Exámenes Cambridge

Tips for passing the FCE exam

Many student’s at Let’s Talk English Center in Valencia ask what tips they can use to pass the FCE exam and these are some I always recommend.

Listening – when doing the listening exam, audio’s always play twice, the first time it plays just listen and try to take in the theme, content and context, make notes if you can. Then when the second recording starts, fill in the answers required. Many students become too preoccupied on writing in their answer that they miss lots of details and therefore choose incorrect answers.

Speaking – take your time, don’t rush your answer, it is better to speak slower, clearer and make fewer mistakes than use all of the time whilst also making a lot of errors. Listen to your partner during the discussion part 3 of the exam and take inspiration from their answers, they may remind you of some vocabulary you forgot or give you an idea of something else to mention.

FCE Speaking Test example

Writing – check, check and check again! So many students make grammar mistakes simply because they write while rushing and don’t read back their work properly. These grammar mistakes are easy ones that students would easily recognize in other people’s work and in grammar activities. Be careful with synonyms, although synonyms technically mean a similar/the same thing, in English we don’t usually use these interchangeably, some are more appropriate in certain contexts than others.

Reading – During the UoE part, sometimes it helps to use your common sense, think about what answer would most likely fit due to the context. In part 4 it’s important to think about the tense and personal pronouns that have been used in the first sentence as this you will usually need to replicate in the second. During the Reading part try to read slowly and carefully as even one word misread could change the context. First read the article and try to only focus on understanding what its about, imagine you’re Reading an article about something you enjoy and want to know more about. The second time you read the article is when you should search for the answers.


How to make B2 writing into C2 level

My students often ask me how to improve their writing level.  Writing is a process and the more a student writes the more they improve. Nevertheless, there are several helpful hints to improve sentence structure.  I have found that many students studying for C2 often just insert advanced vocabulary words into their writing without giving thought to style or logic.

Here are some helpful hints.  Obviously before doing this exercise students will need to review the following concepts:

  • How to do inversion.
  • The passive tense.
  • Adverbs of degree.
  • Figurative Language (metaphor/simile/personification).
  • Key vocabulary for the exercise.

Have them begin by working from a simple sentence structure to a complex. 

Begin with a simple sentence:
I eat cherries.

Add an adverb to the verb:
I slowly eat cherries.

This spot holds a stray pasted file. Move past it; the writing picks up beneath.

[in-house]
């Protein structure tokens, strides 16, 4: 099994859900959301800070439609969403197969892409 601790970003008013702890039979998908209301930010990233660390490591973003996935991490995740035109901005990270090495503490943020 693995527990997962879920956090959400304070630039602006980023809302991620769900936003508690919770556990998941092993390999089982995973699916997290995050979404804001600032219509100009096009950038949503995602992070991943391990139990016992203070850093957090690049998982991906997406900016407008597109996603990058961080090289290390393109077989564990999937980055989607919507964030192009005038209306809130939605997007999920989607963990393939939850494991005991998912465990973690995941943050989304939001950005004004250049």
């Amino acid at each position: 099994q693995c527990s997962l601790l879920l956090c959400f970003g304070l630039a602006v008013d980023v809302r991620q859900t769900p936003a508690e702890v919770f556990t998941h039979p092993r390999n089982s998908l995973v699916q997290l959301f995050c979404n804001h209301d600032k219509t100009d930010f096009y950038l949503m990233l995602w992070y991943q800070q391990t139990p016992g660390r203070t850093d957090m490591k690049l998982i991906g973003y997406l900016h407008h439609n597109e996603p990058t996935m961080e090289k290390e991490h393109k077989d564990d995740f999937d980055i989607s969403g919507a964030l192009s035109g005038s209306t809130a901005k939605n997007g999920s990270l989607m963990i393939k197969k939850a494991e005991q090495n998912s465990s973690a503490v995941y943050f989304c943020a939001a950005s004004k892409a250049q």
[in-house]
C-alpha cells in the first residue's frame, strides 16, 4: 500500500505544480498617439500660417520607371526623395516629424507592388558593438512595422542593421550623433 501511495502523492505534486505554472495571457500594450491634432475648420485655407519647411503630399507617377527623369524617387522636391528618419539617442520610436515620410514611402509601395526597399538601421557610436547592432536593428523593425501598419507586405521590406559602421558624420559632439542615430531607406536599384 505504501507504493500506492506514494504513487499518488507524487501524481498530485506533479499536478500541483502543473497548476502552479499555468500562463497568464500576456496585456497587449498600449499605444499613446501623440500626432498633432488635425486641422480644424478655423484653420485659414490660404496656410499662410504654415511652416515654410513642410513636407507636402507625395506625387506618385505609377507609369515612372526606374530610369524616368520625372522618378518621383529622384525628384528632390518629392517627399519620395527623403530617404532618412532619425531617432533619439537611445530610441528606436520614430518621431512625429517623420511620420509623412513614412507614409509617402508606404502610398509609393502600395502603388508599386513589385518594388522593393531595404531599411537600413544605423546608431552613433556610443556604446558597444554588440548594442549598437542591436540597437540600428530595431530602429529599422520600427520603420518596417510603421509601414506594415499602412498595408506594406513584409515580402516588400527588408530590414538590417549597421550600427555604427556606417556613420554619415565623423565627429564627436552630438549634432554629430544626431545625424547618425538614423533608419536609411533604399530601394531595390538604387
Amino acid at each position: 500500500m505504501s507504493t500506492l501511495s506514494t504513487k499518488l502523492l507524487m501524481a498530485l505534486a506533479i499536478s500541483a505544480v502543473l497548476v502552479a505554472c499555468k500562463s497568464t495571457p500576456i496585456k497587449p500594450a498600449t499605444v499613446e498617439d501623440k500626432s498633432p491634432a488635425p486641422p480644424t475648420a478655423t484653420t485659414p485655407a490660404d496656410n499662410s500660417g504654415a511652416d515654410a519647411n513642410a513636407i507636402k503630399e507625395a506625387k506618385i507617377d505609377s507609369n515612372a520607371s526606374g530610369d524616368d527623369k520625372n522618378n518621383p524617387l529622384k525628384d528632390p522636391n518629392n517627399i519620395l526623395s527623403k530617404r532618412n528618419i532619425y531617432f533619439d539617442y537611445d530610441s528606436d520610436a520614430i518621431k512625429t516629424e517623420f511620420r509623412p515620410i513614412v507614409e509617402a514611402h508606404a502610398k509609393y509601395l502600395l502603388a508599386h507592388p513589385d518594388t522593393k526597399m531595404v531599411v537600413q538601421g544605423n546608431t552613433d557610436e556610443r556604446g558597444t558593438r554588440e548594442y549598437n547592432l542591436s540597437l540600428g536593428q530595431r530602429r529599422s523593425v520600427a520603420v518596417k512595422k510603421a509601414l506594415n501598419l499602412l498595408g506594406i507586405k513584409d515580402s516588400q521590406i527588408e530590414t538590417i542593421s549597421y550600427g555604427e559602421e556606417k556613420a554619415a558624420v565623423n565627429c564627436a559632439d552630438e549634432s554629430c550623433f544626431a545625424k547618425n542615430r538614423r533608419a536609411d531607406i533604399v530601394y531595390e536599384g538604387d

Add a color/adjective to the noun:
I slowly eat blood-red cherries.

Add a clause:
I slowly eat blood-red cherries that I got from the tree.

Improve the language in the clause following the steps above:
I slowly eat blood-red cherries that I got painstakingly from the auburn maple tree in the park.

Check to see if you can improve vocabulary (verbs/nouns) to make it more complex:
I slowly savour blood-red cherries that I snatched from the auburn maple tree nestled in the park.

Invert the sentence/ improve the tense:
Blood-red cherries snatched from the auburn tree nestled in the park were slowly savoured by me.

…and Voila!  B2 becomes C2



En qué consiste el writing?
Lo más importante que debes saber es que tienes que escribir 2 textos de entre 140 y 190 palabras en 1hora y 20minutos. Es muy importante que no te falten palabras pero que tampoco te sobren.

En la parte 1 tendrás que escribir un ESSAY dando tu opinión sobre un tema específico, usando como puntos a tratar dos ideas que te proporcionaran además de una a tu elección.

“Aquí tienes un ejemplo:
You have had a discussion in your English class about teaching materials for schools. Now your English teacher has asked you to write an essay.
Write an essay using all the notes and give reasons for your point of view.

Schools should spend more on computers and software than on textbooks. Do you agree?
Write about:
1) which is better for education
2) which are more enjoyable to use
3)……………………………… (your own idea)”

(source: First Trainer, Cambridge University Press)

Es muy importante que te tomes unos minutos para hacer un buen writing plan. En primer lugar, tienes que obtener ideas, escribirlas y por último ordenarlas.

Cada idea nueva que proporciones debe estar justificada, por lo que es mejor escribir sobre una en cada párrafo, siempre justificada y/o con un ejemplo. NO escribas listas interminables de ideas sin decir por qué. Recuerda usar los conectores adecuados en todo momento.

La elección del tema a tratar no es aleatoria. Debes identificar el tema (en ese caso sería educación y nuevas tecnologías), hacer una pequeña lista de palabras y usarlas en tu redacción.

Introduce el tema de una forma general e informa al lector del contenido de tu redacción. No empieces ofreciendo tu opinión directamente.  En la conclusión, resume los puntos principales y plasma tu opinión.